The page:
There is a recent study of how our innate body clocks may be associated with our physical activity habits. This study says that late sleeper and late riser tend to be less active than the morning types. Moreover, early risers equal to walking 20 to 30 minutes more each day compared to late risers.
Nowadays, new science has gotten wealthier in explicating the complex roles of cellular clocks and chronotypes in our lifestyles. From that, we know that each of us contains a master internal body clock in our brains that traces and absorbs outside clues. This internal body clock controls the rhythmic release of hormones, such as melatonin that affect sleep, wakefulness and hunger.
All about chronotype
We each will develop an overall biological response to the daily passage of time, called chronotype. This is in response to the biochemical signals and genetic inclinations generated by our body.
Chronotypes are generally categorized into three groups: Morning, day or night. A morning chronotype person will feel more alert, naturally wake early and probably hungry in the morning. Furthermore, day types tend to wake later and have the highest alertness for a few hours deeper into the day. Lastly, evening types would rise as late as possible and remain low-spirited past dark.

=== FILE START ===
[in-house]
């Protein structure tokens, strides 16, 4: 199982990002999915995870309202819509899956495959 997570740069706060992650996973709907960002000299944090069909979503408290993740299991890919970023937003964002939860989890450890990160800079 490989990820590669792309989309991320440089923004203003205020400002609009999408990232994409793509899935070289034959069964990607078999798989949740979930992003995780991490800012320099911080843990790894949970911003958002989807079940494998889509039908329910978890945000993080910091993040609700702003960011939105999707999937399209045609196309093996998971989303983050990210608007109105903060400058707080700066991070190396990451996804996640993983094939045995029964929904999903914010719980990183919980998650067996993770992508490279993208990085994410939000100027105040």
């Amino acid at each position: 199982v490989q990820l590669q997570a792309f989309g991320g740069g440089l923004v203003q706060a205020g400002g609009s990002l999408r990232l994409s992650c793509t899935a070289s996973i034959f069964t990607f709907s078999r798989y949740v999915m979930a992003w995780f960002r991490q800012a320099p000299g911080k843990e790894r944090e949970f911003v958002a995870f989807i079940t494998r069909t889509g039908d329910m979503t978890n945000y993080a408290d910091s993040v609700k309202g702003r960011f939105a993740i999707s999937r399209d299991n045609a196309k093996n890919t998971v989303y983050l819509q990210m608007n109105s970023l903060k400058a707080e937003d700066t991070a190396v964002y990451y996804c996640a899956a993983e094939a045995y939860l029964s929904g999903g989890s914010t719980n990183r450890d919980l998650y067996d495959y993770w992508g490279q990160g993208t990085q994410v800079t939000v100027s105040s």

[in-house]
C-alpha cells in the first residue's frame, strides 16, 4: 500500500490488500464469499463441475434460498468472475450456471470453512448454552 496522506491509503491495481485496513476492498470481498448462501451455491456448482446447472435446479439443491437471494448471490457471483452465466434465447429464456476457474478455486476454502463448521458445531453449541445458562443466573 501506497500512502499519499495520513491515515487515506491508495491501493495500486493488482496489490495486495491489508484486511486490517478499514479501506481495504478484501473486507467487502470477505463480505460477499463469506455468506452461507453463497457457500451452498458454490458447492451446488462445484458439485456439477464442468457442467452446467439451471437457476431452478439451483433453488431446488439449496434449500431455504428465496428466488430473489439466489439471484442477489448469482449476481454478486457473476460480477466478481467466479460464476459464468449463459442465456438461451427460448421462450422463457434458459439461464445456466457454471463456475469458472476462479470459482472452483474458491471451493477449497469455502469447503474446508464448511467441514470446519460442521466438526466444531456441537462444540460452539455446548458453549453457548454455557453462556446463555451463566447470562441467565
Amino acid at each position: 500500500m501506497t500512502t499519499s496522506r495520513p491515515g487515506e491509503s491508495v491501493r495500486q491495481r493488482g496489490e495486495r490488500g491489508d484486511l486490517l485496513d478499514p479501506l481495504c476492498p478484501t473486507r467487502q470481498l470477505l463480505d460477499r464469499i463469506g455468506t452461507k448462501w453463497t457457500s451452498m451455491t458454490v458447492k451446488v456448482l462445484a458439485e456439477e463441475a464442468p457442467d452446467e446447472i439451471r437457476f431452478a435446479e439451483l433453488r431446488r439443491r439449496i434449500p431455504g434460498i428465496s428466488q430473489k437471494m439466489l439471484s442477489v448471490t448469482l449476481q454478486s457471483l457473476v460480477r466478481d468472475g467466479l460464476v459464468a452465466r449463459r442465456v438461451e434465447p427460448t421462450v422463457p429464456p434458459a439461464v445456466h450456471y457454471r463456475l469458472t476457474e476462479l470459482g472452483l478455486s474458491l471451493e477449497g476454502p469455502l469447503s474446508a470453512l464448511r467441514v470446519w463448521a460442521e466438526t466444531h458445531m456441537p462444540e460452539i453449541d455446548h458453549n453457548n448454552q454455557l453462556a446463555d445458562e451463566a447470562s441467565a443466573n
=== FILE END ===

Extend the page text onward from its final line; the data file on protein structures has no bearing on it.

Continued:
Research shows that chronotypes are not immutable where they each have a year-long rhythm. For example, most people harbour a morning or day chronotype when young, then change to evening during adolescence. Lastly, they will return to a day or morning chronotype by middle age until senior age.
To further elaborate, our shifting chronotypes would affect our health, especially for evening chronotype people. They were more likely to get diabetes, obesity, heart disease and other metabolic conditions. Some researchers speculate that evening type of person who tends to exercise less increase the risk of developing health problems.
However, these past studies of chronotype and exercise depended almost on people’s recollections of their activeness. There may be physiological interactions between our internal body clocks and muscles that somehow cause evening type people to be less motivated.
But for practical considerations, evening types may feel most energetic at night. It could be the reason where lack of sleep that results in fatigue since evening types often struggle to adjust their body’s timing. Particularly during the COVID-19 pandemic, it would be harder for us to adjust time with the fractured work schedules.
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Prepared by: Pui Leng